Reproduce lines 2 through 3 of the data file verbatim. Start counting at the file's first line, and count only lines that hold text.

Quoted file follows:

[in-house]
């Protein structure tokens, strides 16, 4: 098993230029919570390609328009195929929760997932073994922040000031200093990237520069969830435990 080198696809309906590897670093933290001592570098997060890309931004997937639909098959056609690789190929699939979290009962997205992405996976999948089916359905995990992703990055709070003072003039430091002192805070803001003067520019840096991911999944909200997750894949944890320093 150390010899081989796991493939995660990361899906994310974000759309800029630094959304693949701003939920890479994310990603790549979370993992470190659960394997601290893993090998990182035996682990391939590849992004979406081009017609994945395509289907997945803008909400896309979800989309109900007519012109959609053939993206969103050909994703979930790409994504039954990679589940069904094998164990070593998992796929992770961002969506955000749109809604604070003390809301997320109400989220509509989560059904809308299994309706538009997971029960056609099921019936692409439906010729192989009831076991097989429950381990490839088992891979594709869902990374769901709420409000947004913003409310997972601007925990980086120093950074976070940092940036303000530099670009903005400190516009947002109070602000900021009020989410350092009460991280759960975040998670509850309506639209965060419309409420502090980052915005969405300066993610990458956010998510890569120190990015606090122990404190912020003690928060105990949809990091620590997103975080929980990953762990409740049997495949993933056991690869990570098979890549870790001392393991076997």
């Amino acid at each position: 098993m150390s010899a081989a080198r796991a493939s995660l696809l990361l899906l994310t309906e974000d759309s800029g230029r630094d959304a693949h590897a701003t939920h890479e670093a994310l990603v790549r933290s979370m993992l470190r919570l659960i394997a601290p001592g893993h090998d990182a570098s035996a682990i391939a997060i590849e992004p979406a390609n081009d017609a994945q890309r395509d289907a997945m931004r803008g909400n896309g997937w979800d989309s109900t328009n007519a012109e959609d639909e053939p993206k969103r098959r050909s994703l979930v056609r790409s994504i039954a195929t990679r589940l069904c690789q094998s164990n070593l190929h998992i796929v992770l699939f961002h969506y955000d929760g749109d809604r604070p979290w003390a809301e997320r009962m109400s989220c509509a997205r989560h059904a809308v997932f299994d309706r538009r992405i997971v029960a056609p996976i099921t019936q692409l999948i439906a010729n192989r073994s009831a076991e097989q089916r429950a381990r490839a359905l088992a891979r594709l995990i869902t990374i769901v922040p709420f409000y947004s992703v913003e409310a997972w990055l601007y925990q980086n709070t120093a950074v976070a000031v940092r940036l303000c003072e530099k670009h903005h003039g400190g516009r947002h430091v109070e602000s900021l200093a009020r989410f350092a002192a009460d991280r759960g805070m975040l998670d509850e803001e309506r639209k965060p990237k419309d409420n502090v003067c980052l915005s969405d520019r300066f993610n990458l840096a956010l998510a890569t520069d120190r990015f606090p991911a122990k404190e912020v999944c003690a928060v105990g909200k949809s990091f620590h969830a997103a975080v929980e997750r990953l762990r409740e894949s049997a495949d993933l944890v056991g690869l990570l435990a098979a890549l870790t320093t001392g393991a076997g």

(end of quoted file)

């Protein structure tokens, strides 16, 4: 098993230029919570390609328009195929929760997932073994922040000031200093990237520069969830435990 080198696809309906590897670093933290001592570098997060890309931004997937639909098959056609690789190929699939979290009962997205992405996976999948089916359905995990992703990055709070003072003039430091002192805070803001003067520019840096991911999944909200997750894949944890320093 150390010899081989796991493939995660990361899906994310974000759309800029630094959304693949701003939920890479994310990603790549979370993992470190659960394997601290893993090998990182035996682990391939590849992004979406081009017609994945395509289907997945803008909400896309979800989309109900007519012109959609053939993206969103050909994703979930790409994504039954990679589940069904094998164990070593998992796929992770961002969506955000749109809604604070003390809301997320109400989220509509989560059904809308299994309706538009997971029960056609099921019936692409439906010729192989009831076991097989429950381990490839088992891979594709869902990374769901709420409000947004913003409310997972601007925990980086120093950074976070940092940036303000530099670009903005400190516009947002109070602000900021009020989410350092009460991280759960975040998670509850309506639209965060419309409420502090980052915005969405300066993610990458956010998510890569120190990015606090122990404190912020003690928060105990949809990091620590997103975080929980990953762990409740049997495949993933056991690869990570098979890549870790001392393991076997």
């Amino acid at each position: 098993m150390s010899a081989a080198r796991a493939s995660l696809l990361l899906l994310t309906e974000d759309s800029g230029r630094d959304a693949h590897a701003t939920h890479e670093a994310l990603v790549r933290s979370m993992l470190r919570l659960i394997a601290p001592g893993h090998d990182a570098s035996a682990i391939a997060i590849e992004p979406a390609n081009d017609a994945q890309r395509d289907a997945m931004r803008g909400n896309g997937w979800d989309s109900t328009n007519a012109e959609d639909e053939p993206k969103r098959r050909s994703l979930v056609r790409s994504i039954a195929t990679r589940l069904c690789q094998s164990n070593l190929h998992i796929v992770l699939f961002h969506y955000d929760g749109d809604r604070p979290w003390a809301e997320r009962m109400s989220c509509a997205r989560h059904a809308v997932f299994d309706r538009r992405i997971v029960a056609p996976i099921t019936q692409l999948i439906a010729n192989r073994s009831a076991e097989q089916r429950a381990r490839a359905l088992a891979r594709l995990i869902t990374i769901v922040p709420f409000y947004s992703v913003e409310a997972w990055l601007y925990q980086n709070t120093a950074v976070a000031v940092r940036l303000c003072e530099k670009h903005h003039g400190g516009r947002h430091v109070e602000s900021l200093a009020r989410f350092a002192a009460d991280r759960g805070m975040l998670d509850e803001e309506r639209k965060p990237k419309d409420n502090v003067c980052l915005s969405d520019r300066f993610n990458l840096a956010l998510a890569t520069d120190r990015f606090p991911a122990k404190e912020v999944c003690a928060v105990g909200k949809s990091f620590h969830a997103a975080v929980e997750r990953l762990r409740e894949s049997a495949d993933l944890v056991g690869l990570l435990a098979a890549l870790t320093t001392g393991a076997g």